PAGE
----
Utilizing Intake-Air Oxygen-Enrichment Technology to Reduce Cold-Phase Emissions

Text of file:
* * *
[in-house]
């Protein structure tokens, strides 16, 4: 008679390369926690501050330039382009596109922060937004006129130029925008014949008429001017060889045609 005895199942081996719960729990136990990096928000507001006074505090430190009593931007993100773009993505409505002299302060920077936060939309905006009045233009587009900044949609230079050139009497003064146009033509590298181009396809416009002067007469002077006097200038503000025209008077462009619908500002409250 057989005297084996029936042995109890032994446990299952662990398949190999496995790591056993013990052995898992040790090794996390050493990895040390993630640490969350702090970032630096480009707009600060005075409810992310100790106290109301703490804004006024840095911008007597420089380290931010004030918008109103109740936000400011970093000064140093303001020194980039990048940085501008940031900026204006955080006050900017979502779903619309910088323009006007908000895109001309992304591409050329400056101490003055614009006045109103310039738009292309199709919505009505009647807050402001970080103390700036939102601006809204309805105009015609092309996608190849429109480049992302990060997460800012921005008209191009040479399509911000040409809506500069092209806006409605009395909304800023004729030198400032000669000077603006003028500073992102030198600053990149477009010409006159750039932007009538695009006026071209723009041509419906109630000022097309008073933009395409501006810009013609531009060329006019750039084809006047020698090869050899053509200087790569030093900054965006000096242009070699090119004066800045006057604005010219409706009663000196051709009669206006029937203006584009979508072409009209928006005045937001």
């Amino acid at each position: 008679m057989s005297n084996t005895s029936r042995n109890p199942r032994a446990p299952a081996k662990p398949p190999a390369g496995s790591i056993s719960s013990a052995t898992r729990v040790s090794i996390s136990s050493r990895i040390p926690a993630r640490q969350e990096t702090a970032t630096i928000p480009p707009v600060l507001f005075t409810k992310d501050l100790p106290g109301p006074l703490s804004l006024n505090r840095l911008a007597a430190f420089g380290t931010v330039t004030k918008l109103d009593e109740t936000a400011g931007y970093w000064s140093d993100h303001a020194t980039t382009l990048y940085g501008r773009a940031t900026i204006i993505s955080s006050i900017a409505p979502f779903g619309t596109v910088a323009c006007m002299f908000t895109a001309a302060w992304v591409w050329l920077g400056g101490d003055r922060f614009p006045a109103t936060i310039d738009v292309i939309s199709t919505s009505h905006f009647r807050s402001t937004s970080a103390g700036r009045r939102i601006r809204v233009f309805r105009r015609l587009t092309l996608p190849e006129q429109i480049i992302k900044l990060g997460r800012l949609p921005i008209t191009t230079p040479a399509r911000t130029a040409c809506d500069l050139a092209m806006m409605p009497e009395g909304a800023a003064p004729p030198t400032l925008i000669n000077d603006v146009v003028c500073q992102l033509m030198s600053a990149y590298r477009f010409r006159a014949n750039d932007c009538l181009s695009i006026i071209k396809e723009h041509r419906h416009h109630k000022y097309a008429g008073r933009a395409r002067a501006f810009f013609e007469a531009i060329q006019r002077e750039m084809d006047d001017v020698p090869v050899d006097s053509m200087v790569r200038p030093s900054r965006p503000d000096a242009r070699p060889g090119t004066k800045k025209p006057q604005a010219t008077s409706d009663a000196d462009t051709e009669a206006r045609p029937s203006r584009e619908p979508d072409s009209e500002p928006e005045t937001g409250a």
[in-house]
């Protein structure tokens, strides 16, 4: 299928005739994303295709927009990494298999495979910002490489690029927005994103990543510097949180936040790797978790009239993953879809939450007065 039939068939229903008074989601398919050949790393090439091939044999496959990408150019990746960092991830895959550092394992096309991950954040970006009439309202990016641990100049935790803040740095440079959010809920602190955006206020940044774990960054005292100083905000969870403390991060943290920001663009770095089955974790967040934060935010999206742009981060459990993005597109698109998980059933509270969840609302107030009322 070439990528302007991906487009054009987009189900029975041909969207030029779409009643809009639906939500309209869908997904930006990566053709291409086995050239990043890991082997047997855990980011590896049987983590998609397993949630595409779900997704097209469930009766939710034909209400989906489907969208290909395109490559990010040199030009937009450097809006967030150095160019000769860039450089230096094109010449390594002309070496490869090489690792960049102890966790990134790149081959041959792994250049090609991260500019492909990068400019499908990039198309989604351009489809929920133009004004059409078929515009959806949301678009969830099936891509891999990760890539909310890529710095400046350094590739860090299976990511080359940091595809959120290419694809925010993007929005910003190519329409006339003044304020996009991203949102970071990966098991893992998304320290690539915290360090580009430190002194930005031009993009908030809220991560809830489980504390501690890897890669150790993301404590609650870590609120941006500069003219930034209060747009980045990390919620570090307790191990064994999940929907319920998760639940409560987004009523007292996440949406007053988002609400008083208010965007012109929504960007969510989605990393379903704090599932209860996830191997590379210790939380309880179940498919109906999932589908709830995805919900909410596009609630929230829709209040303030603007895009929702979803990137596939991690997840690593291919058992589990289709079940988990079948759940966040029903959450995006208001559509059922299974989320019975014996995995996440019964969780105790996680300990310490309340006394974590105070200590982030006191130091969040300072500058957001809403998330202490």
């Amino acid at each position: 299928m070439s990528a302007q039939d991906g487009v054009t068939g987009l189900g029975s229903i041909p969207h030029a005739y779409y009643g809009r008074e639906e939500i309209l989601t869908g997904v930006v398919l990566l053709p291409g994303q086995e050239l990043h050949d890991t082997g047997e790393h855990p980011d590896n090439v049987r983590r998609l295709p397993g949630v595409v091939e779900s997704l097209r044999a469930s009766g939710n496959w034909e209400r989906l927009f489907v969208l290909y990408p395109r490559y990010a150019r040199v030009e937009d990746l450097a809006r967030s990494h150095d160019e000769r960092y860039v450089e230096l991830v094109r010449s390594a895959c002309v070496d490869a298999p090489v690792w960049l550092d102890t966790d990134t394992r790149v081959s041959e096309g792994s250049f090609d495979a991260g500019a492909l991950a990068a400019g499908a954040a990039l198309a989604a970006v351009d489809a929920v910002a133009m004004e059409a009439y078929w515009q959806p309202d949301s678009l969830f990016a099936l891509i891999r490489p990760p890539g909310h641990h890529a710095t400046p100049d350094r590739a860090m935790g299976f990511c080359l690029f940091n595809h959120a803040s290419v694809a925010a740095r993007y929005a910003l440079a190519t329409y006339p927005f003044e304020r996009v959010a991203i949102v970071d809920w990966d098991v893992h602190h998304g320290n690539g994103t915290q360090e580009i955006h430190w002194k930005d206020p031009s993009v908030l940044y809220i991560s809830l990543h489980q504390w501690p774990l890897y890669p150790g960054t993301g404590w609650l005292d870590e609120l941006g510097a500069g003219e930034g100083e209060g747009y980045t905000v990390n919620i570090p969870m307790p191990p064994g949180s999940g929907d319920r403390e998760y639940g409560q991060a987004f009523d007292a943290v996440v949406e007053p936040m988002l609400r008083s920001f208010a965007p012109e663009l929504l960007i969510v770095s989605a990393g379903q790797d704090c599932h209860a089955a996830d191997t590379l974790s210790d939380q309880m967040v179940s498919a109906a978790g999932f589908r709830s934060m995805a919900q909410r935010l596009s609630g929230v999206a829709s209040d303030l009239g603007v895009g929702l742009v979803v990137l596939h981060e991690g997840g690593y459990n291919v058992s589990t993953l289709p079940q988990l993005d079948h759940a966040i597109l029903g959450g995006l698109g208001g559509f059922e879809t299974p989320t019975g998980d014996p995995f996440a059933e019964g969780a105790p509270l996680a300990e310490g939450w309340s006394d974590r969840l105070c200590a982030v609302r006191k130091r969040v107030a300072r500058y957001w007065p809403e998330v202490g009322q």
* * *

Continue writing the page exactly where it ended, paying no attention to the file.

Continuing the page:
Oxygen-enriched combustion is a proven, seriously considered technique to reduce exhaust hydrocarbons (HC) and carbon monoxide (CO) emissions from automotive gasoline engines. This paper presents the cold-phase emissions reduction results of using oxygen-enriched intake air containing about 23% and 25% oxygen (by volume) in a vehicle powered by a spark-ignition (SI) engine. Both engine-out and converter-out emissions data were collected by following the standard federal test procedure (FTP). Converter-out emissions data were also obtained employing the U.S. Environmental Protection Agency's (EPA's) “Off-Cycle” test. Test results indicate that the engine-out CO emissions during the cold phase (bag 1) were reduced by about 46 and 50%, and HC by about 33 and 43%, using nominal 23 and 25% oxygen enriched air compared to ambient air (21% oxygen by volume), respectively. However, the corresponding oxides of nitrogen (NOx) emissions were increased by about 56 and 79%, respectively.